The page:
On-campus environments are another sticking point. All college students, including those who come from low-income backgrounds, benefit from a strong on-campus community—which can allay fears that they do not belong. However, an estimated 75 percent of community colleges don’t offer on-campus housing. This means that students are more likely to leave campus after class, making it a challenge to build a community of supportive peers.

Despite these obstacles, free community college will certainly help some groups of low-income students, such as those who aren’t academically eligible for four-year colleges or those who are already enrolled in, and paying tuition for, community college.

But in many cases, low-income high school graduates stand a better chance than they expect of attending and affording a four-year college or university—where they’re more likely to graduate with a degree.

College tuition is expensive and keeps getting more so. The average in-state price for tuition and fees for four-year public colleges was about $9,400 per year in 2015-16, compared with less than $500 (in today’s dollars) in the 1970s. But four-year colleges are often more accessible than they seem. If students know which cost-cutting resources they can access—financial aid and tax benefits, for example—the College Board estimates they could pay less than half the public-university sticker price. Moreover, dozens of schools—both private and public, ranging from Stanford to the University of California to Michigan State—do not charge their lowest-income students tuition.

The problem is that many low-income students never take advantage of these resources. Sometimes they lack access to information about financial-aid options. They might also have heard so much about the high costs of college that they see no reason to dig deeper. Nationally, only about 45 percent of high school seniors complete the Free Application for Federal Student Aid, or FAFSA, by the time they graduate. It’s hard to imagine that trend changing when free community college is on the table.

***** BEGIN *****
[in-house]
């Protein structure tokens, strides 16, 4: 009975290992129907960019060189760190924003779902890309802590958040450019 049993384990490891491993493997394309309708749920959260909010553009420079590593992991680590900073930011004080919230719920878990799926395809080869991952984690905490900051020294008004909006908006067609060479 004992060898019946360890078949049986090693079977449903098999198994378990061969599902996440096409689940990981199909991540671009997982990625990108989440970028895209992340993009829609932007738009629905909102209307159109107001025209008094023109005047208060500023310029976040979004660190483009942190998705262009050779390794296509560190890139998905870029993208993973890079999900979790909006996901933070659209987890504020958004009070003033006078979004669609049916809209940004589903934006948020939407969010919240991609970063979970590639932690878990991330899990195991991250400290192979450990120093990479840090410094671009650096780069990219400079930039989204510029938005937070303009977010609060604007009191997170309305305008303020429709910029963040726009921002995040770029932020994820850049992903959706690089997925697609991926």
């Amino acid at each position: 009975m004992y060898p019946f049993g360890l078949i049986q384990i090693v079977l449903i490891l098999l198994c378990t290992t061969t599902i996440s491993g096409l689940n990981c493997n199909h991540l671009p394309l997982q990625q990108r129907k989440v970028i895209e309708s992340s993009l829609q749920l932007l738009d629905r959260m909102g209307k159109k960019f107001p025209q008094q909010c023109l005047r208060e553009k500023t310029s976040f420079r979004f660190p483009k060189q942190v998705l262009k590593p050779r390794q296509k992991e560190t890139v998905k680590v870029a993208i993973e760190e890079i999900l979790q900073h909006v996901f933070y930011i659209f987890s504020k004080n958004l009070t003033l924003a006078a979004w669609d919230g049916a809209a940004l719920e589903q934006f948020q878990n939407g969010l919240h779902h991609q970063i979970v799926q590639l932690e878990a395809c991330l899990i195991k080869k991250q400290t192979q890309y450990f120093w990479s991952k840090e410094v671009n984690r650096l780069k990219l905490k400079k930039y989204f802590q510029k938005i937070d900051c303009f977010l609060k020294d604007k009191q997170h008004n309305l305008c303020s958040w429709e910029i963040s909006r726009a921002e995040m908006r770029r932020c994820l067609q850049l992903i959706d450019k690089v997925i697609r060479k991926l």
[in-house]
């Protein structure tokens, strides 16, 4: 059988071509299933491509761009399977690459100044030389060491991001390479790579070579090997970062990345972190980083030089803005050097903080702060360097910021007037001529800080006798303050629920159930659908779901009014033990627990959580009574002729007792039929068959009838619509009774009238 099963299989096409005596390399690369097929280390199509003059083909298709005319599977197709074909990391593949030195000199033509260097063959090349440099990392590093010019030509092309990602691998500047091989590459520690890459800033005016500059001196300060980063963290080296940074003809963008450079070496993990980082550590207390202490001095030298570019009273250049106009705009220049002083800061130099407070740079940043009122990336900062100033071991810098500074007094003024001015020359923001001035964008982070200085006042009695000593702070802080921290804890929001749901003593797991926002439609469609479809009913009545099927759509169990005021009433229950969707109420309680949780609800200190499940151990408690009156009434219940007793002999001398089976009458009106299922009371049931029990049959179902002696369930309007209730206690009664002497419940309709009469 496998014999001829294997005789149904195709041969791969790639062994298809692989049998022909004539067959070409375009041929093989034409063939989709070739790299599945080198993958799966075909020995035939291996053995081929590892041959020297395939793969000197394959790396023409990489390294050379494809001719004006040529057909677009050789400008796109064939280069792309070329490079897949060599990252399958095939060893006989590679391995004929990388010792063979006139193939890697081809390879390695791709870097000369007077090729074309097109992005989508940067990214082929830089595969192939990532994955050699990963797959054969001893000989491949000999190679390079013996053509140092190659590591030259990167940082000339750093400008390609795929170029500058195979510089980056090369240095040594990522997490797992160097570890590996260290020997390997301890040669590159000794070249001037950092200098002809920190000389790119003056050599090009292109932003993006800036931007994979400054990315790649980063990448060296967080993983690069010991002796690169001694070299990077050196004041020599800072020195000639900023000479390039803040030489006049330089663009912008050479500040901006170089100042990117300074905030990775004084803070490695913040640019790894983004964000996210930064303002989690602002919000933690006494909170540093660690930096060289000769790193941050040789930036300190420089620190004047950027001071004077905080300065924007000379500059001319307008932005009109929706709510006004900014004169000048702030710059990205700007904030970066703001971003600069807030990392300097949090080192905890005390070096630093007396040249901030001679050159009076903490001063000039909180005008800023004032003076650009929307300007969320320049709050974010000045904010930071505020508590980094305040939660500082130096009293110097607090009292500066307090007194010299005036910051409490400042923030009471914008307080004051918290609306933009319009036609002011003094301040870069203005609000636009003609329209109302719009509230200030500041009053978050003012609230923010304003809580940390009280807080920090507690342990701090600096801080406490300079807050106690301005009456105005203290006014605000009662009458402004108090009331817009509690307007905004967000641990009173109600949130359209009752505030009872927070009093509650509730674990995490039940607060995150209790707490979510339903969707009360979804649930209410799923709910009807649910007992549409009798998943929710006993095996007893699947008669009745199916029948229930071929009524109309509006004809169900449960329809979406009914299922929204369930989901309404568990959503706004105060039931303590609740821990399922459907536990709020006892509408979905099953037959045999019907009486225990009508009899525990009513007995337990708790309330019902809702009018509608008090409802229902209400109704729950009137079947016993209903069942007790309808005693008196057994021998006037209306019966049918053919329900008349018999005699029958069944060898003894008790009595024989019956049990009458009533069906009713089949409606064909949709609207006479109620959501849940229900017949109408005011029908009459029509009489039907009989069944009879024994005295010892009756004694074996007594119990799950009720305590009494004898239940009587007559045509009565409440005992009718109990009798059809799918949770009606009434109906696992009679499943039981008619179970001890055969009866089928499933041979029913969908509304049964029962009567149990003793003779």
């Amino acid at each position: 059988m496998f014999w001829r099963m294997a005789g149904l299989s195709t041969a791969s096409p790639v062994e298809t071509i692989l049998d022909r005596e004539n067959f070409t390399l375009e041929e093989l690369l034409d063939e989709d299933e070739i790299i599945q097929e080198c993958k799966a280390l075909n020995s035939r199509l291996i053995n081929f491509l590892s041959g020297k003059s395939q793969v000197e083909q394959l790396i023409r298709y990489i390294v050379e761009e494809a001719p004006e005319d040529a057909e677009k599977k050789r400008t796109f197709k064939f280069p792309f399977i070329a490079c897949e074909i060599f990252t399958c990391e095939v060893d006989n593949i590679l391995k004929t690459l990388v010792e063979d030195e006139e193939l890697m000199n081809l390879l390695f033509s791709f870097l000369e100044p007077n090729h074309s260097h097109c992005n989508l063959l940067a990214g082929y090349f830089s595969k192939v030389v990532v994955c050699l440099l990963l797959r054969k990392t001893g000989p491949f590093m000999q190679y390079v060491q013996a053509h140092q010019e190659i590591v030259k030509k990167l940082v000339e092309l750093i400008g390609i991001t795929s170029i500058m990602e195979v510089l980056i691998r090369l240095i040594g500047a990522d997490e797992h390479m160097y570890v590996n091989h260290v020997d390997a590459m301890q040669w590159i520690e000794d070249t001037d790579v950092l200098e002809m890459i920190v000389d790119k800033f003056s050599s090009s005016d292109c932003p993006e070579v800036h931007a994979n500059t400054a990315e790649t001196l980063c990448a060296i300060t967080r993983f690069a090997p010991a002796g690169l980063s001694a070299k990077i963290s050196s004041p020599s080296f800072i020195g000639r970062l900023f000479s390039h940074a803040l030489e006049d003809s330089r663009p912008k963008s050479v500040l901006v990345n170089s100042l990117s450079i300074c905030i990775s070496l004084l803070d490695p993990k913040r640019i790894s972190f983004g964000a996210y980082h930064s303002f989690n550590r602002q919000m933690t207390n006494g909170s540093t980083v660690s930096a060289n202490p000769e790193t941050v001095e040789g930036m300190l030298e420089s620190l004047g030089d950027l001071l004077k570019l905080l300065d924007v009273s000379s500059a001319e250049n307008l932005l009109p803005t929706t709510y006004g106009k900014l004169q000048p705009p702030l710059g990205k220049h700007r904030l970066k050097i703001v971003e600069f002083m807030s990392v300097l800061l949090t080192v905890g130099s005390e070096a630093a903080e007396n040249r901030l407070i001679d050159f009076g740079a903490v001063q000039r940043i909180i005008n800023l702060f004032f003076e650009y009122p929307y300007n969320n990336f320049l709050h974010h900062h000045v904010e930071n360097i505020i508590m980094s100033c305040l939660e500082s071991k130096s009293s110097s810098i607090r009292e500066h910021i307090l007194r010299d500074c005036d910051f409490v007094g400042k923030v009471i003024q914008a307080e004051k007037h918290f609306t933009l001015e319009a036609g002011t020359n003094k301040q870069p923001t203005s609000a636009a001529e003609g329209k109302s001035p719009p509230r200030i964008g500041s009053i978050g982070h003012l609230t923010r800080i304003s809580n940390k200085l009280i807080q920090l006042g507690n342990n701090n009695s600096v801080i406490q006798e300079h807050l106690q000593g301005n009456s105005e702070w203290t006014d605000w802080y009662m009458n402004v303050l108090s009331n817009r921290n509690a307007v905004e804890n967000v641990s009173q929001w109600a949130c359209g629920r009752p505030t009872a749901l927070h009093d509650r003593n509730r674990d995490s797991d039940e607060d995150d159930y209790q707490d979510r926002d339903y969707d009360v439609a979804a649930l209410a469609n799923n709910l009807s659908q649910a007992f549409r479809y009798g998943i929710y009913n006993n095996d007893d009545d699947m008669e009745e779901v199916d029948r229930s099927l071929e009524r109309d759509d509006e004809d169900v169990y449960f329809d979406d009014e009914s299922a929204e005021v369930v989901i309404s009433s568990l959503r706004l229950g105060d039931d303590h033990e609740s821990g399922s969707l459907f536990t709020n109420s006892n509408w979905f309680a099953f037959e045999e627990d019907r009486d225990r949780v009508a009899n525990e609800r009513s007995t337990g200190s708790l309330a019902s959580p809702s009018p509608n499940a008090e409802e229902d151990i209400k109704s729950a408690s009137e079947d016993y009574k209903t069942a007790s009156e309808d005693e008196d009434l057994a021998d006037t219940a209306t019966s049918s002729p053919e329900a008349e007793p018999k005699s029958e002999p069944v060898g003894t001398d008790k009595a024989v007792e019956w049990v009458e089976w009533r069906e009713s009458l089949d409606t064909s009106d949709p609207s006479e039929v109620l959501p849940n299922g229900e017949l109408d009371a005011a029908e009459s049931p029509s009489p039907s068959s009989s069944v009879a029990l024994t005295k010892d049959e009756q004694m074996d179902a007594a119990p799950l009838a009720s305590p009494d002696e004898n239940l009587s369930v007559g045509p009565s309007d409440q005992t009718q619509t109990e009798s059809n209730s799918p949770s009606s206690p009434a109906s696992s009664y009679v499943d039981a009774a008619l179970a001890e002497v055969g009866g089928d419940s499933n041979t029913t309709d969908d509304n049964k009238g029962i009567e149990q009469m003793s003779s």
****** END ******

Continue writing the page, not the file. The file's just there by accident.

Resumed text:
So how can we help high school students parse out their best options?

High school teachers and school leaders should work with local community colleges to make sure students avoid unnecessary remediation. For example, high schools in Long Beach, Calif., share students’ junior- and senior-year grades with the local community college to better inform remediation decisions. This method not only increased the number of students placed directly into college-level courses, but showed that students were successful in those courses at the same rates as those who had received developmental instruction.

Another important strategy is rethinking how to share college information with students. When counselors and teachers discuss higher ed. options and pathways with their students, they need to describe free community college accurately: not as a panacea ensuring college access, but as one of many available options for higher education. Schools should also invite counselors and students from local community colleges to talk to rising juniors and seniors about the opportunities and academic or social challenges they might find on campus.

With this type of support from educators at every level, proposals for free community college stand a better chance of living up to their purpose, and low-income students stand a better chance of finding an educational path that will support their incredible potential.

Vol. 36, Issue 37